“Dolores Claiborne”: A Different Kind of Horror Film

This is a horror story, all right, but not a supernatural one; all of the elements come out of such everyday horrors as alcoholism, wife beating, child abuse and the sin of pride. Roger Ebert, reviewing Dolores Claiborne

Generally classified as either a psychological thriller or crime fiction or suspense or mystery, the 1995 film Dolores Claiborne, which was based on the bestselling book by Stephen King, is often considered underrated and undernoticed.

I saw it way back when, liked it, but now don’t have enough recall to be able to describe it adequately. Interestingly, a search for reviews/summaries found that almost all were of the male-written variety. Although many of the critiques were favorable, I have to wonder if this female-powered process-oriented movie with themes of mistreatment by men would have fared better had it gotten more press by women.

Oh well. At least Dolores lives on—not only can it still be seen in the comfort of your home but King’s book has recently been adapted for the opera stage in San Francisco.

Another interesting fact? King wrote the book with Misery maven Kathy Bates in mind as the lead character. And Bates did, in fact, wind up playing her in the movie. Brian Lowry, Variety, summarizes the plot and lead characters/actors:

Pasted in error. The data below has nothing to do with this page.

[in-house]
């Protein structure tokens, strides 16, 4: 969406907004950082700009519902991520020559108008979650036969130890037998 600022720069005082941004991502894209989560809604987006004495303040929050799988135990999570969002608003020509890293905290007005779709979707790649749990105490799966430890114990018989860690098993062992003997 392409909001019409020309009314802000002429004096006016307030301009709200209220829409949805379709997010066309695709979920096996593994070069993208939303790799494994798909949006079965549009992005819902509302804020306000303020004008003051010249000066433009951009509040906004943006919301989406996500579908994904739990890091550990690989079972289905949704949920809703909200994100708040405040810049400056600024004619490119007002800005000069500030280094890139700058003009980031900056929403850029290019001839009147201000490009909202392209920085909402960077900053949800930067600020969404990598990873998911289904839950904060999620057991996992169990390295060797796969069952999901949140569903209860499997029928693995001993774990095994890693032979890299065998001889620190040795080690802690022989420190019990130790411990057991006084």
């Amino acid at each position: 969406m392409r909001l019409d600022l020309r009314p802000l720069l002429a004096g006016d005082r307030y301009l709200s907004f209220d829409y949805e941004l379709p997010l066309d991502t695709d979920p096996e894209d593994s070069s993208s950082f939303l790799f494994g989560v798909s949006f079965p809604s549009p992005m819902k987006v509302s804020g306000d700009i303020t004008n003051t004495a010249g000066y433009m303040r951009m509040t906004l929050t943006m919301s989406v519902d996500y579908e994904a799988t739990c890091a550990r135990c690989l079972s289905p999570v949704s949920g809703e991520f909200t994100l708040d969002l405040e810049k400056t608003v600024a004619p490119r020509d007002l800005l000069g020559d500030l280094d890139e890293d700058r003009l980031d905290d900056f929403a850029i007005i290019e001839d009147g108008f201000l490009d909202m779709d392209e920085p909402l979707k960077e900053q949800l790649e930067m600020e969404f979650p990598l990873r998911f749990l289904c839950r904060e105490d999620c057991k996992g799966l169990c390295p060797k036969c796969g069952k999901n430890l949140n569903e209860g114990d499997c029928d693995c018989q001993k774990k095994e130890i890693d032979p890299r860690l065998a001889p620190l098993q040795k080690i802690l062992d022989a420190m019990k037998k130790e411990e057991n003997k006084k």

Accused of murdering the old woman for whom she’s cared the past 22 years, Dolores is forced to confront her estranged daughter (Jennifer Jason Leigh) and the mysterious death two decades earlier of her abusive husband, deemed an accident at the time despite the suspicions of the detective involved (Christopher Plummer).

Leigh’s Selena is a high-strung magazine writer who still blames her mother for the death of her father (David Strathairn), who, through a series of flashbacks, is shown to be a truly despicable character.

You can watch the trailer here:

Another source, jtonzelli.com, addresses why Dolores Claiborne belongs in the realm of horror:

While Dolores Claiborne is not a traditional horror film per se, horrific themes are definitely at play here. There is an unrelenting darkness, along with several disturbing scenes that lend itself to our genre. While it may not be about horrific creatures that hide in the dark, it is very much about horrific human beings and what they are capable of doing to people they claim to love. It is about the horror of memory, time, betrayal, and so many other weaknesses that make humanity just as flawed as we are intriguing.

If you prefer your horror to be of the more realistic type, then, Dolores Claiborne just could be your cup of poison tea.

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